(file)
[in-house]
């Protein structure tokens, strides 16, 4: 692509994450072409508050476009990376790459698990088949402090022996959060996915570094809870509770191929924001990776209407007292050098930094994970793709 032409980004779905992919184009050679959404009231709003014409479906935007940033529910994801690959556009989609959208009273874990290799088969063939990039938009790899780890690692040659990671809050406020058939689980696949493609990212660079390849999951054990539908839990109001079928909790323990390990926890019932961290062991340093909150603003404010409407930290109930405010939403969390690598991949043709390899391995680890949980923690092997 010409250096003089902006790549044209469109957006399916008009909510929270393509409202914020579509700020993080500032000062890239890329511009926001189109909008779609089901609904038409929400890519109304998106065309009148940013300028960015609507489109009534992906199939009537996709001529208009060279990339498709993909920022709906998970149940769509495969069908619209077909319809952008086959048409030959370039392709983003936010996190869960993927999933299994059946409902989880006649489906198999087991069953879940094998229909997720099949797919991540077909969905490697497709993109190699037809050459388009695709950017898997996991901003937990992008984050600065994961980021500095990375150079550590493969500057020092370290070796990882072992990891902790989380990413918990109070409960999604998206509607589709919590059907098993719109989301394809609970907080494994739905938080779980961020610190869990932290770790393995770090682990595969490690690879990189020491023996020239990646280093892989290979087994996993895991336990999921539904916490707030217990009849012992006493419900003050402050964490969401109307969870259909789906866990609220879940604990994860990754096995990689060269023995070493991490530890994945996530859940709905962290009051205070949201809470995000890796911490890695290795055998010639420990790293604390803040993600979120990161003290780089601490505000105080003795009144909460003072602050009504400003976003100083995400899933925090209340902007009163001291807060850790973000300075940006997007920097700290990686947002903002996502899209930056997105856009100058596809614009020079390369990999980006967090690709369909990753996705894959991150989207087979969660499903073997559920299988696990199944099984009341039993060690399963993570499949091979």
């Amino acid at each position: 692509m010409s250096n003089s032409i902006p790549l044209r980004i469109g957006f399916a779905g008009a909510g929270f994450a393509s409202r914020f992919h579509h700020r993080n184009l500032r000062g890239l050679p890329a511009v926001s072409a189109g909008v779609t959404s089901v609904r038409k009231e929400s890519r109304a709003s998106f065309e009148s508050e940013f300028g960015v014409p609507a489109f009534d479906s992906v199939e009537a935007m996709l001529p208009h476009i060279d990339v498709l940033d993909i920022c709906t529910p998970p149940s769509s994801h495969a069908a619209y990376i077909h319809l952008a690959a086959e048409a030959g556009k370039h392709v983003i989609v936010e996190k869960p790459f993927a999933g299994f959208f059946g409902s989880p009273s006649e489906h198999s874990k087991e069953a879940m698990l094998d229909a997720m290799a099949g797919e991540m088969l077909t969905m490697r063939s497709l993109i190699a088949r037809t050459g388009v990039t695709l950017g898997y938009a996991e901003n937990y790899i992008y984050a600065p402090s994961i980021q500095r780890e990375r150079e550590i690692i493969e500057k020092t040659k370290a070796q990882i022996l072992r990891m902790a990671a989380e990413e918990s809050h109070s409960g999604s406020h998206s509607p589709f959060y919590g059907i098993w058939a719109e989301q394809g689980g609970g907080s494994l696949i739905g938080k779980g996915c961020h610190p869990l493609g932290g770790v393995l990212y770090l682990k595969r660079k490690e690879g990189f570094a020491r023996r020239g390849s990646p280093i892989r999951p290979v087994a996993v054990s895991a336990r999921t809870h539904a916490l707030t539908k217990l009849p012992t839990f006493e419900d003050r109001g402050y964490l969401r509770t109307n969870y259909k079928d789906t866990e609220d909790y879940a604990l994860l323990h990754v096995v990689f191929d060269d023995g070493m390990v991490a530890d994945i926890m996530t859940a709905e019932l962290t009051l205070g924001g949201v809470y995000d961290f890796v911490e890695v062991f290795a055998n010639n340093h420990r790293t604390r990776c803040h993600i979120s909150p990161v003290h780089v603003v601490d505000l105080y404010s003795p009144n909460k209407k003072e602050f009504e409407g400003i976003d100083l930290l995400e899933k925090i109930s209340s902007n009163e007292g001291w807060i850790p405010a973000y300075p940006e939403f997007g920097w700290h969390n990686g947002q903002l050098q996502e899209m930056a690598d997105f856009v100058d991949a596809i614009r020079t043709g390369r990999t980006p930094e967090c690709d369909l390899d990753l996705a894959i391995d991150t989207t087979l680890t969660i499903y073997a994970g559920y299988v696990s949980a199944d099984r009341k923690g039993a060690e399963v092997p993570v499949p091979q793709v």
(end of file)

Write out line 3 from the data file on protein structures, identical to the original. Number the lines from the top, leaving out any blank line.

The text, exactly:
């Amino acid at each position: 692509m010409s250096n003089s032409i902006p790549l044209r980004i469109g957006f399916a779905g008009a909510g929270f994450a393509s409202r914020f992919h579509h700020r993080n184009l500032r000062g890239l050679p890329a511009v926001s072409a189109g909008v779609t959404s089901v609904r038409k009231e929400s890519r109304a709003s998106f065309e009148s508050e940013f300028g960015v014409p609507a489109f009534d479906s992906v199939e009537a935007m996709l001529p208009h476009i060279d990339v498709l940033d993909i920022c709906t529910p998970p149940s769509s994801h495969a069908a619209y990376i077909h319809l952008a690959a086959e048409a030959g556009k370039h392709v983003i989609v936010e996190k869960p790459f993927a999933g299994f959208f059946g409902s989880p009273s006649e489906h198999s874990k087991e069953a879940m698990l094998d229909a997720m290799a099949g797919e991540m088969l077909t969905m490697r063939s497709l993109i190699a088949r037809t050459g388009v990039t695709l950017g898997y938009a996991e901003n937990y790899i992008y984050a600065p402090s994961i980021q500095r780890e990375r150079e550590i690692i493969e500057k020092t040659k370290a070796q990882i022996l072992r990891m902790a990671a989380e990413e918990s809050h109070s409960g999604s406020h998206s509607p589709f959060y919590g059907i098993w058939a719109e989301q394809g689980g609970g907080s494994l696949i739905g938080k779980g996915c961020h610190p869990l493609g932290g770790v393995l990212y770090l682990k595969r660079k490690e690879g990189f570094a020491r023996r020239g390849s990646p280093i892989r999951p290979v087994a996993v054990s895991a336990r999921t809870h539904a916490l707030t539908k217990l009849p012992t839990f006493e419900d003050r109001g402050y964490l969401r509770t109307n969870y259909k079928d789906t866990e609220d909790y879940a604990l994860l323990h990754v096995v990689f191929d060269d023995g070493m390990v991490a530890d994945i926890m996530t859940a709905e019932l962290t009051l205070g924001g949201v809470y995000d961290f890796v911490e890695v062991f290795a055998n010639n340093h420990r790293t604390r990776c803040h993600i979120s909150p990161v003290h780089v603003v601490d505000l105080y404010s003795p009144n909460k209407k003072e602050f009504e409407g400003i976003d100083l930290l995400e899933k925090i109930s209340s902007n009163e007292g001291w807060i850790p405010a973000y300075p940006e939403f997007g920097w700290h969390n990686g947002q903002l050098q996502e899209m930056a690598d997105f856009v100058d991949a596809i614009r020079t043709g390369r990999t980006p930094e967090c690709d369909l390899d990753l996705a894959i391995d991150t989207t087979l680890t969660i499903y073997a994970g559920y299988v696990s949980a199944d099984r009341k923690g039993a060690e399963v092997p993570v499949p091979q793709v």